Moon of Alabama Brecht quote
November 10, 2012

Petraeus' Fall - Late But Welcome Justice

So Petraeus got caught screwing with his dishonest hagiographer Paula Broadwell and had to resign. (My hunch is that there is much more behind this story but it will take a while until we learn about that.) 

Petraeus was responsible for many horrible things done in Iraq, Afghanistan and elsewhere. On example is the liberation of Tarok Kolachie in Arghandab River Valley. Paula Broadwell described the destruction of such villages, and other Petraeus crimes. She was callous towards the victims and flattering to the perpetrators. Another Petraeus adulator and buffoon, Tom Ricks, published her. He also should, together Petraeus and Broadwell, go down in flames.

Before liberation

After liberation

Joshua Foust, no bleeding heart himself, wrote at that time:

I cannot comprehend why the deliberate destruction of villages seems to be an official, sanctioned ISAF policy in the South. Is is abhorrent, an atrocity, and there is no excuse for it (nor are there words for the anger it’s stirred in me, reading about it from afar; I suspect Broadwell would sniff at me to stop whining as well, were we to discuss it in person). This should outrage and infuriate everyone who reads about it. But, and this is where I move from rage to despair: how could we ever possibly hope to stop it?
Removing the perpetrators from their position is the only way to stop such atrocities. Petraeus' and Broadwell's fall is late but welcome justice.

Posted by b on November 10, 2012 at 6:06 UTC | Permalink


It would be wonderful if Petraeus was ousted for the destruction of Tarok Kolachie, but he wasn't. I guess there is some kind of justice here in that he is officially ousted for dicking Broadwell while she as an "embedded" reporter defended these crimes. Of course, no believes Petraeus has been removed for infidelity to his wife. There is some other political intrigue going on here that will remain murky for probably decades.

Whatever happened here we should relish the result, now this is schadenfreude in its literal meaning. It would nice to see real justice follow.

Posted by: ToivoS | Nov 10 2012 6:51 utc | 1

someone(american) who says hes in afghanistan makes this outrageous comment:
' Amazing. A self-styled 'human rights activist' interviews self-styled relatives of 'innocent victims.' We have only the self-styled 'survivors' word for it that innocent deaths or their injuries resulted from drone strikes [not, for instance, from traffic accidents, blood feuds, AQ or taliban bomb-making efforts gone awry, all of which are dramatically more prevalent than 'innocent' drone-strike victims]. The case is heard in Pakistan, not famed for independent judges, whose establishment midwifed the Taliban in 1994-5, facilitated their alliance with AQ in '96 and has enabled their decades of butchery and mass murder. This is transparent Pakistani govt propaganda. The only reason drone strikes are an issue is because they WORK. They're dramatically precise at targeting the pseudo-Islamic mass murderers whom key Pakistani officials still support, while MINIMIZING innocent casualties. Sorry to see the 'Mail' and many of its readers are such easy marks for this nonsense.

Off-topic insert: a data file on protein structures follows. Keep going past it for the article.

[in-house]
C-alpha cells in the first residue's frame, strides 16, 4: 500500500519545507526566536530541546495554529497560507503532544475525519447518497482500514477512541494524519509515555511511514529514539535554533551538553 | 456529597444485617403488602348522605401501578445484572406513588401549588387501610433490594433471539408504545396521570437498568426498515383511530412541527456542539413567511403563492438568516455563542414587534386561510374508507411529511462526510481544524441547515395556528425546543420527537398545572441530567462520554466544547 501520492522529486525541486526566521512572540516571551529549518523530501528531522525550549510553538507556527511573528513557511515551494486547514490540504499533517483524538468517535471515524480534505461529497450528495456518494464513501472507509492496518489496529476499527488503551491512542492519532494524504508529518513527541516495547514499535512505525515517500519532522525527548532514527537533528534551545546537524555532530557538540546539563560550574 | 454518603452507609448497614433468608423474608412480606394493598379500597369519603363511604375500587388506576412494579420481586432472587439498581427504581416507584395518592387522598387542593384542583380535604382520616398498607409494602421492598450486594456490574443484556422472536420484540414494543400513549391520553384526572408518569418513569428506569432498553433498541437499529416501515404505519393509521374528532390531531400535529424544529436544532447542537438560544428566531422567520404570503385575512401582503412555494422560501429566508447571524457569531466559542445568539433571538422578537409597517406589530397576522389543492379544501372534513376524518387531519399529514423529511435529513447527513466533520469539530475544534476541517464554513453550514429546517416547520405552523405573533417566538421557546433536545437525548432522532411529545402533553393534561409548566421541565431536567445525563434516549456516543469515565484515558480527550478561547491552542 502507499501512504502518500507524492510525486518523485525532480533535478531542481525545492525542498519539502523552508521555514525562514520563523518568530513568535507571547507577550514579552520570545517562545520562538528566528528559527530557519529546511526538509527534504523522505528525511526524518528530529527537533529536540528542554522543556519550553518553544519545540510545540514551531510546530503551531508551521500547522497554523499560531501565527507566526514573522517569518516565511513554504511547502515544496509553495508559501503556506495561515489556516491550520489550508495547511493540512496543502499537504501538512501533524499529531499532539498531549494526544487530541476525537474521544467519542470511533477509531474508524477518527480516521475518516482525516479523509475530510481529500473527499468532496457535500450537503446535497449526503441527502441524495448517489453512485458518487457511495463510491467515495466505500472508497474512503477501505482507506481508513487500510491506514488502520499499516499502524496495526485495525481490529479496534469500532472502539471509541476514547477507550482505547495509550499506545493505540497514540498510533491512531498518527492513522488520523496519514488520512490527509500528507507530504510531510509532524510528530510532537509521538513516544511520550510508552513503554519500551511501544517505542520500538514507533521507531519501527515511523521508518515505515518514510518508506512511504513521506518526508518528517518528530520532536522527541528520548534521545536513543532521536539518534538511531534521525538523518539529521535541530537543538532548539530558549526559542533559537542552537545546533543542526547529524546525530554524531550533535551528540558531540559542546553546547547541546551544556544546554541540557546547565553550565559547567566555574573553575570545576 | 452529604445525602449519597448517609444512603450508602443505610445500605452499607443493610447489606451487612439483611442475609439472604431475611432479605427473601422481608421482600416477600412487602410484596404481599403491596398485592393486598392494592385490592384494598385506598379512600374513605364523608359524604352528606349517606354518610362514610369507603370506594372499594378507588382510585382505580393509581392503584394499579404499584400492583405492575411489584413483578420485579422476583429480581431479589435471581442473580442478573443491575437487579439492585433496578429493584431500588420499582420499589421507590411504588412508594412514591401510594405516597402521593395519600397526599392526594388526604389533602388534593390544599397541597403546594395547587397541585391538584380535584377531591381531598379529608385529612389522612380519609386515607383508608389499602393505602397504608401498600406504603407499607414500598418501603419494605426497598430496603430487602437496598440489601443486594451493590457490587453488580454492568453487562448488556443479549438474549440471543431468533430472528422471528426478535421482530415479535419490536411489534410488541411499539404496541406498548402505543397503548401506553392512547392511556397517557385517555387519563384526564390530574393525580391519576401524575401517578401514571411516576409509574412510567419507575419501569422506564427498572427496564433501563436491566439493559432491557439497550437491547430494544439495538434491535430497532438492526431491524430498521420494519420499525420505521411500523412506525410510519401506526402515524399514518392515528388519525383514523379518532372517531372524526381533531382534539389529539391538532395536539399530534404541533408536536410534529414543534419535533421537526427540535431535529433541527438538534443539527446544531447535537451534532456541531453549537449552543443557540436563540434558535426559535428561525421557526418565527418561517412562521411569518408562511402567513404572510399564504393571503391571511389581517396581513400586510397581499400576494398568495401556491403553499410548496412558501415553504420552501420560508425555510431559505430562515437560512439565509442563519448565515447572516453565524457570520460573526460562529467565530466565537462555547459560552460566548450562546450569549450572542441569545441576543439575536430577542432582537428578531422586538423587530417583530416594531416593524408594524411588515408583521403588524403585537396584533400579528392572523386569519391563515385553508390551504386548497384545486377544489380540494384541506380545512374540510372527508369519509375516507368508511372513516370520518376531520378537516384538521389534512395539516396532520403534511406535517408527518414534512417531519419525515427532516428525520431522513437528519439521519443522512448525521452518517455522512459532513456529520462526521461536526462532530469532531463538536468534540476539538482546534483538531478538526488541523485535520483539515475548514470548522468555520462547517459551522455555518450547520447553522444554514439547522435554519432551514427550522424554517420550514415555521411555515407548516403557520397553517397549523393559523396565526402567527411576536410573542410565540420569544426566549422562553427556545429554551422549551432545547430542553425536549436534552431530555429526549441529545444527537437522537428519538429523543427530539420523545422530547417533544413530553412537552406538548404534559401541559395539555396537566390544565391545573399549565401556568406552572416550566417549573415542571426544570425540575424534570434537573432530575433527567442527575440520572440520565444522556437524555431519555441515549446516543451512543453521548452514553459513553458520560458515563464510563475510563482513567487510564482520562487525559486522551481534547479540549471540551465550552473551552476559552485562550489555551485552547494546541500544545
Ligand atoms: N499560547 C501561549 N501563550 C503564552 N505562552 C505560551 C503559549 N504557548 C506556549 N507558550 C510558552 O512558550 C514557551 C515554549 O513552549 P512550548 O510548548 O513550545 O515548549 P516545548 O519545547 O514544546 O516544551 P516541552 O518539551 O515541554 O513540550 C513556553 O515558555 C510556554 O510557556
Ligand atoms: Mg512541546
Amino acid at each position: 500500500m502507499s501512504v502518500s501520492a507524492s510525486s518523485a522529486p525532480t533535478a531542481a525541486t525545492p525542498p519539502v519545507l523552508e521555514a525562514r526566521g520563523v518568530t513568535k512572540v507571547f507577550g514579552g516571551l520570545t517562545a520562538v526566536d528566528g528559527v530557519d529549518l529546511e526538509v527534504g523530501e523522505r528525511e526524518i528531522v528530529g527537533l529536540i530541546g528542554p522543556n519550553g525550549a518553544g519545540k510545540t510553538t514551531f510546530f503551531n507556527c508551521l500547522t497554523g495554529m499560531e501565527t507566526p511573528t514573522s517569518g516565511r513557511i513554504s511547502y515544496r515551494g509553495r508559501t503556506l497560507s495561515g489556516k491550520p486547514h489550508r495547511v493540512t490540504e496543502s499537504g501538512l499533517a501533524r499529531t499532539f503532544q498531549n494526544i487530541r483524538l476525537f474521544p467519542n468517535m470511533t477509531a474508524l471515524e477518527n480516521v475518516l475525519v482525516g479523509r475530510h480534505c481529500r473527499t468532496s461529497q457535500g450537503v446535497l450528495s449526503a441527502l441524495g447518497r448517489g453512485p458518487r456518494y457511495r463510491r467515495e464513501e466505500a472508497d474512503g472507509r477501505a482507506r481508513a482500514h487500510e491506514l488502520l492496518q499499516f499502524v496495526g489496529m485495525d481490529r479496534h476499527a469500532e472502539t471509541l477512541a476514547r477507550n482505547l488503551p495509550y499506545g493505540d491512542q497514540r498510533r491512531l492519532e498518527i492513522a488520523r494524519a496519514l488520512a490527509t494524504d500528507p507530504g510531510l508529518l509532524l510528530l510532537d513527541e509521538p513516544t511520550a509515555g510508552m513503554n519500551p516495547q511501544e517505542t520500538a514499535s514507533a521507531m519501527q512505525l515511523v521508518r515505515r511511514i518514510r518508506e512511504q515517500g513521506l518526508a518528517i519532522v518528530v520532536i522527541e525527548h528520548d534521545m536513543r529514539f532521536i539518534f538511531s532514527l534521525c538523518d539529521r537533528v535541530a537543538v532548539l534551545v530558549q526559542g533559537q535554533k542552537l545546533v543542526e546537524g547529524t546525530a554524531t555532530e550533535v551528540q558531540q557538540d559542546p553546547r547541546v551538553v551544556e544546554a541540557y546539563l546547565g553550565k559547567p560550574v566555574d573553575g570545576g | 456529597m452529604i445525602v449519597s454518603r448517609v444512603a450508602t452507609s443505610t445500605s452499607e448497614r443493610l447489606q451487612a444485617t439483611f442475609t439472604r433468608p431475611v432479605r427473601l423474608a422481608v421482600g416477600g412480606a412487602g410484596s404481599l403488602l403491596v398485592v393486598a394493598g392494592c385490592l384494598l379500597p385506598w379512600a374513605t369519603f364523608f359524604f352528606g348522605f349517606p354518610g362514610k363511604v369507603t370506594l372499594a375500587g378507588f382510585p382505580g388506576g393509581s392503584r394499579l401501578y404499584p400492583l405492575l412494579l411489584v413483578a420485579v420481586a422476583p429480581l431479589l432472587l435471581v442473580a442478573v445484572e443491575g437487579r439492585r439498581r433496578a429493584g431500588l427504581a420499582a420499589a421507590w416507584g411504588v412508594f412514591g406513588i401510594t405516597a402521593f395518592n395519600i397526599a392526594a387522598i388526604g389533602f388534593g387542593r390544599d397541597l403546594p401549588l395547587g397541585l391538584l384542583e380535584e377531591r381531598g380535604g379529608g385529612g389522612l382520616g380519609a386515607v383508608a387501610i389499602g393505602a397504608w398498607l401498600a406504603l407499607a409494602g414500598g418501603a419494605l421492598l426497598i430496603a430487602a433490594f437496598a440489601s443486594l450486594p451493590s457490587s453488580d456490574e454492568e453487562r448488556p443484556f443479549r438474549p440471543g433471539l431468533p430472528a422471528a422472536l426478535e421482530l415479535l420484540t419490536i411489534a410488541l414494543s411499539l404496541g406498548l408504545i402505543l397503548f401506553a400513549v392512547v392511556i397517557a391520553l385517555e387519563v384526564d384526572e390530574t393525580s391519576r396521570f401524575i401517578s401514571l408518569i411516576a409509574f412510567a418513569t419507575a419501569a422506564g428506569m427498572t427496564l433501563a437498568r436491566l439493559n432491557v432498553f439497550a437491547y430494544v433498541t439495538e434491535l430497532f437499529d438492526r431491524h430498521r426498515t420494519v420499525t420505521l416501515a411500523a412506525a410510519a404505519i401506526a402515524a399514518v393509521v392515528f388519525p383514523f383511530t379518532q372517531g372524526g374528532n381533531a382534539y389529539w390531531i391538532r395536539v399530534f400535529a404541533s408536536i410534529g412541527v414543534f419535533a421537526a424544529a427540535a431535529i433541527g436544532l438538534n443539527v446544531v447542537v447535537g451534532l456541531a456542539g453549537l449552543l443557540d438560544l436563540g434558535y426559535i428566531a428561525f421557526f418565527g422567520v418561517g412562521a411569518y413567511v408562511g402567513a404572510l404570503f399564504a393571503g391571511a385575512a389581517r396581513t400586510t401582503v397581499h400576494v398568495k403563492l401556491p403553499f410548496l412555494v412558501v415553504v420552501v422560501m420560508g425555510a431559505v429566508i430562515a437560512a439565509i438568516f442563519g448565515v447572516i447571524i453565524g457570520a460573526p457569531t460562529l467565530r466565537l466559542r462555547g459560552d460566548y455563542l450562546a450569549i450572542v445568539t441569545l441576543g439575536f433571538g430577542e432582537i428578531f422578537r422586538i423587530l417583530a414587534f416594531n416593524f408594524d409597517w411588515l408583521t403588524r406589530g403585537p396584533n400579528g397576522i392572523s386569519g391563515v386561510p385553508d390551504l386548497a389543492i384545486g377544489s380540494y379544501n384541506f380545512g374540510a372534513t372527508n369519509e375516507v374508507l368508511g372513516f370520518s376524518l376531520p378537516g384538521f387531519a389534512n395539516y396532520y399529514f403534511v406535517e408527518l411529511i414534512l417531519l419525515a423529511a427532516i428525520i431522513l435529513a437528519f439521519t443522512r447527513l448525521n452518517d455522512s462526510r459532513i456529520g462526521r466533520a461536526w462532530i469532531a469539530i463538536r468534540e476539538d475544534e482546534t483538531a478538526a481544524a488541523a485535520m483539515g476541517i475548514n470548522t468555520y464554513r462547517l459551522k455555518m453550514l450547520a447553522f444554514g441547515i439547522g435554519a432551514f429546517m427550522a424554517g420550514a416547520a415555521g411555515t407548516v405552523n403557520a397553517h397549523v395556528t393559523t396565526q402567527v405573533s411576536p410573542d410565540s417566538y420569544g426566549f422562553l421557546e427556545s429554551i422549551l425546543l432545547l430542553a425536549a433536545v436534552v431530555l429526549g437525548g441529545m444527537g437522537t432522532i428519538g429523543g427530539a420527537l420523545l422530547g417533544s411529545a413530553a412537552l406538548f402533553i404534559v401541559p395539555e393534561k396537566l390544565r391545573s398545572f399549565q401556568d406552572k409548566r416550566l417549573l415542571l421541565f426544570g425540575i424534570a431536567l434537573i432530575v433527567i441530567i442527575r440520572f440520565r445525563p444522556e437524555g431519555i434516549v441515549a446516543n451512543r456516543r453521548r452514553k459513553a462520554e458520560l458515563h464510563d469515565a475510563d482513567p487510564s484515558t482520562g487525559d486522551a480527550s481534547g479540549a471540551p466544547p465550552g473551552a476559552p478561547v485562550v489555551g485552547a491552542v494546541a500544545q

- John Jennings , Gardez, Afghanistan, 22/10/2012 12:36

US has some seriously morally disordered people

Posted by: brian | Nov 10 2012 7:26 utc | 2

Surprise resignations and accidental deaths at the CIA are no surprise. Just ask Porter Goss or the ghost of William Colby. To my knowledge we never did get a believable reason for the resignation of Goss, although the mini-scandal involving Dusty Foggo was adduced as such. It may, of course, be that Obama is actually planning a "mid-course" correction in his foreign policy toward more rational goals, but that truly stetches the imagination beyond the breaking point.

Posted by: Hannah K. O'Luthon | Nov 10 2012 8:09 utc | 3

Rafael Correa seems to think the CIA is acting outside of the control of the administration.

He also said those are operations that are plotted and carried out behind a government's back and in this case, he thinks Obama's government "would not do these things conscientiously."

Correa considerd feasible that the CIA is a superstructure that acts independently from its government and the public scrutiny and said there are precendents about CIA operations without the US government awareness.

He also remarked that permanently, not necessarily the CIA, US ultra-rightwing foundations are financing civil organizations to destabilize, based on criticism, the Ecuadorian national government and he mentioned Fundamedios as an example.

Asked if he feared to be assassinated, Correa said "it was a possibility that can not be ruled out" and recalled the events on September 30, 2010 with the coup attempt.

"Although the media denies what can not be denied, the pictures of the six bullets shot to the presidential car, in which they thought he was, are there. The orders were to kill the president," he recalled after highlighting that "those people are capable of anything to defend their privileges."

Posted by: somebody | Nov 10 2012 8:18 utc | 4

ashley ‏@Way2Wonderland
What's going on? CIA’s Petraeus to testify on Benghazi next week Petraeus Resigns As CIA Director

Posted by: brian | Nov 10 2012 8:40 utc | 5

Hasn't Correa heard of plausible deniability?

Posted by: Maracatu | Nov 10 2012 13:59 utc | 6

The main question I have is who put the FBI on the trail of Petraeus?